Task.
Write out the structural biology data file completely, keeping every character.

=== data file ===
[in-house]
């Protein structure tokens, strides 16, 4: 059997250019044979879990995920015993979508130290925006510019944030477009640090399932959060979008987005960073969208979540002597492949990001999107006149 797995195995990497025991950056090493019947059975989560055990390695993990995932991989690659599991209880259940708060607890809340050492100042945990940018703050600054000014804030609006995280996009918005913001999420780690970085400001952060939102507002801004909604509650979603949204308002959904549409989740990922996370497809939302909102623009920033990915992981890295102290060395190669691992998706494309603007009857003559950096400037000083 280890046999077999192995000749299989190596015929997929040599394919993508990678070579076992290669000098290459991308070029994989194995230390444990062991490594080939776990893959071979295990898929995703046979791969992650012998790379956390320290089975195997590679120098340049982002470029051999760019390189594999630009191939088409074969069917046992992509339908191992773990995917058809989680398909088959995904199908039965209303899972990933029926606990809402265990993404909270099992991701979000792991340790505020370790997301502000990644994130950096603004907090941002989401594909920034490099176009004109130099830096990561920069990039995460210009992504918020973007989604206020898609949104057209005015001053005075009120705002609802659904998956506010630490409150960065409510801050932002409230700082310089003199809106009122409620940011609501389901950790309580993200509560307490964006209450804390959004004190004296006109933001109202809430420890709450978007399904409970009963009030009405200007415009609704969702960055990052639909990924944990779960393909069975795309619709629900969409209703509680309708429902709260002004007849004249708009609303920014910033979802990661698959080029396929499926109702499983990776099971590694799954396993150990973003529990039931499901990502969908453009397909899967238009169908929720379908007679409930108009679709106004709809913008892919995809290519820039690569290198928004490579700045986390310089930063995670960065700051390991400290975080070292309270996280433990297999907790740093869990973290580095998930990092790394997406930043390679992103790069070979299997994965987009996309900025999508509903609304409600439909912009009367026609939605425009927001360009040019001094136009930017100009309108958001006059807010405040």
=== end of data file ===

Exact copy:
[in-house]
């Protein structure tokens, strides 16, 4: 059997250019044979879990995920015993979508130290925006510019944030477009640090399932959060979008987005960073969208979540002597492949990001999107006149 797995195995990497025991950056090493019947059975989560055990390695993990995932991989690659599991209880259940708060607890809340050492100042945990940018703050600054000014804030609006995280996009918005913001999420780690970085400001952060939102507002801004909604509650979603949204308002959904549409989740990922996370497809939302909102623009920033990915992981890295102290060395190669691992998706494309603007009857003559950096400037000083 280890046999077999192995000749299989190596015929997929040599394919993508990678070579076992290669000098290459991308070029994989194995230390444990062991490594080939776990893959071979295990898929995703046979791969992650012998790379956390320290089975195997590679120098340049982002470029051999760019390189594999630009191939088409074969069917046992992509339908191992773990995917058809989680398909088959995904199908039965209303899972990933029926606990809402265990993404909270099992991701979000792991340790505020370790997301502000990644994130950096603004907090941002989401594909920034490099176009004109130099830096990561920069990039995460210009992504918020973007989604206020898609949104057209005015001053005075009120705002609802659904998956506010630490409150960065409510801050932002409230700082310089003199809106009122409620940011609501389901950790309580993200509560307490964006209450804390959004004190004296006109933001109202809430420890709450978007399904409970009963009030009405200007415009609704969702960055990052639909990924944990779960393909069975795309619709629900969409209703509680309708429902709260002004007849004249708009609303920014910033979802990661698959080029396929499926109702499983990776099971590694799954396993150990973003529990039931499901990502969908453009397909899967238009169908929720379908007679409930108009679709106004709809913008892919995809290519820039690569290198928004490579700045986390310089930063995670960065700051390991400290975080070292309270996280433990297999907790740093869990973290580095998930990092790394997406930043390679992103790069070979299997994965987009996309900025999508509903609304409600439909912009009367026609939605425009927001360009040019001094136009930017100009309108958001006059807010405040």